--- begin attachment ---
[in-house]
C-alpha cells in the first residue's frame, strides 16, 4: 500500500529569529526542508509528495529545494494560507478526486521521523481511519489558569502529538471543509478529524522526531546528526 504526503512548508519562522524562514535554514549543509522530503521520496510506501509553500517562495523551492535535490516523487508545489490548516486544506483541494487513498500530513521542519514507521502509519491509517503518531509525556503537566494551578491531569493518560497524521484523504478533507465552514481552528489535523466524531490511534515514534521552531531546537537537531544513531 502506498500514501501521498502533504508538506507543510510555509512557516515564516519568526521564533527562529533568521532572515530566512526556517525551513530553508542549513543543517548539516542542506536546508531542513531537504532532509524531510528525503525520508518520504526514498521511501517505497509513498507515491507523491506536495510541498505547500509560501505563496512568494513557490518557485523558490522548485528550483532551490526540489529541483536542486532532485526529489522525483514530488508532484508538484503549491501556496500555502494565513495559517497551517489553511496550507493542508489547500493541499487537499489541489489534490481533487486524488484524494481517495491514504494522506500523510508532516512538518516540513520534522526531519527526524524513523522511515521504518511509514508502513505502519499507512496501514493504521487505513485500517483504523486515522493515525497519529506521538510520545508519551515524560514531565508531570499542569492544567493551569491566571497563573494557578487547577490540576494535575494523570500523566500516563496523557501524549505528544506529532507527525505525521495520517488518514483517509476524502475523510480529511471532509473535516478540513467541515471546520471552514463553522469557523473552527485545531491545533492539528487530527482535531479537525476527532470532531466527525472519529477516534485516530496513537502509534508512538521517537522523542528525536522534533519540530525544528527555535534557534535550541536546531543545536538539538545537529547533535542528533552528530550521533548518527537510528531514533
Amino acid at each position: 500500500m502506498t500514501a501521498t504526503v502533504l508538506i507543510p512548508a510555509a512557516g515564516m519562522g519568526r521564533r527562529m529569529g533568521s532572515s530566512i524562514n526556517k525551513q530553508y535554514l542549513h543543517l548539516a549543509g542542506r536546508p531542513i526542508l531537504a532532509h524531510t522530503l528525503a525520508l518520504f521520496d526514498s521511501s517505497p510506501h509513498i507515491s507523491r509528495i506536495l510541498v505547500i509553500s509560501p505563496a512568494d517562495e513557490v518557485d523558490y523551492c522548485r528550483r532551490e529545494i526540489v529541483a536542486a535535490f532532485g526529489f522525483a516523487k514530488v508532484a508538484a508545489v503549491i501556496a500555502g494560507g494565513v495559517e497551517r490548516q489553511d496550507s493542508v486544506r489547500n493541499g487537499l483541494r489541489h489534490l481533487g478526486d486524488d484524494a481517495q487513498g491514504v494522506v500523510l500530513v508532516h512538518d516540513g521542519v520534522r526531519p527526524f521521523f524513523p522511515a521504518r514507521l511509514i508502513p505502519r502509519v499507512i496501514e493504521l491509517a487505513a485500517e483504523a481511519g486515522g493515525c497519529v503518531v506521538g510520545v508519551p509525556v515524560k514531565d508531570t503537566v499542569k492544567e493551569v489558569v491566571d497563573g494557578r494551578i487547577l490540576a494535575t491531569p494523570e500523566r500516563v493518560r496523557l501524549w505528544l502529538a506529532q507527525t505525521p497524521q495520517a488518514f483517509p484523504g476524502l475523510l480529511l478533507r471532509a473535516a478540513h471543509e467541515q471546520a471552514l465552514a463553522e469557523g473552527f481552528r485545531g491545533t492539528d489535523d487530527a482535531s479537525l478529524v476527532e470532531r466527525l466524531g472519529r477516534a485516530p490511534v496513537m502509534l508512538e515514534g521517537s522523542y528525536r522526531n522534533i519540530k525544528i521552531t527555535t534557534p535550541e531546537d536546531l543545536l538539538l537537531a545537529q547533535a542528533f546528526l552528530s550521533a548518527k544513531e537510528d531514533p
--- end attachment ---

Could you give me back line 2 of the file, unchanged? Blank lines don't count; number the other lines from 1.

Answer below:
C-alpha cells in the first residue's frame, strides 16, 4: 500500500529569529526542508509528495529545494494560507478526486521521523481511519489558569502529538471543509478529524522526531546528526 504526503512548508519562522524562514535554514549543509522530503521520496510506501509553500517562495523551492535535490516523487508545489490548516486544506483541494487513498500530513521542519514507521502509519491509517503518531509525556503537566494551578491531569493518560497524521484523504478533507465552514481552528489535523466524531490511534515514534521552531531546537537537531544513531 502506498500514501501521498502533504508538506507543510510555509512557516515564516519568526521564533527562529533568521532572515530566512526556517525551513530553508542549513543543517548539516542542506536546508531542513531537504532532509524531510528525503525520508518520504526514498521511501517505497509513498507515491507523491506536495510541498505547500509560501505563496512568494513557490518557485523558490522548485528550483532551490526540489529541483536542486532532485526529489522525483514530488508532484508538484503549491501556496500555502494565513495559517497551517489553511496550507493542508489547500493541499487537499489541489489534490481533487486524488484524494481517495491514504494522506500523510508532516512538518516540513520534522526531519527526524524513523522511515521504518511509514508502513505502519499507512496501514493504521487505513485500517483504523486515522493515525497519529506521538510520545508519551515524560514531565508531570499542569492544567493551569491566571497563573494557578487547577490540576494535575494523570500523566500516563496523557501524549505528544506529532507527525505525521495520517488518514483517509476524502475523510480529511471532509473535516478540513467541515471546520471552514463553522469557523473552527485545531491545533492539528487530527482535531479537525476527532470532531466527525472519529477516534485516530496513537502509534508512538521517537522523542528525536522534533519540530525544528527555535534557534535550541536546531543545536538539538545537529547533535542528533552528530550521533548518527537510528531514533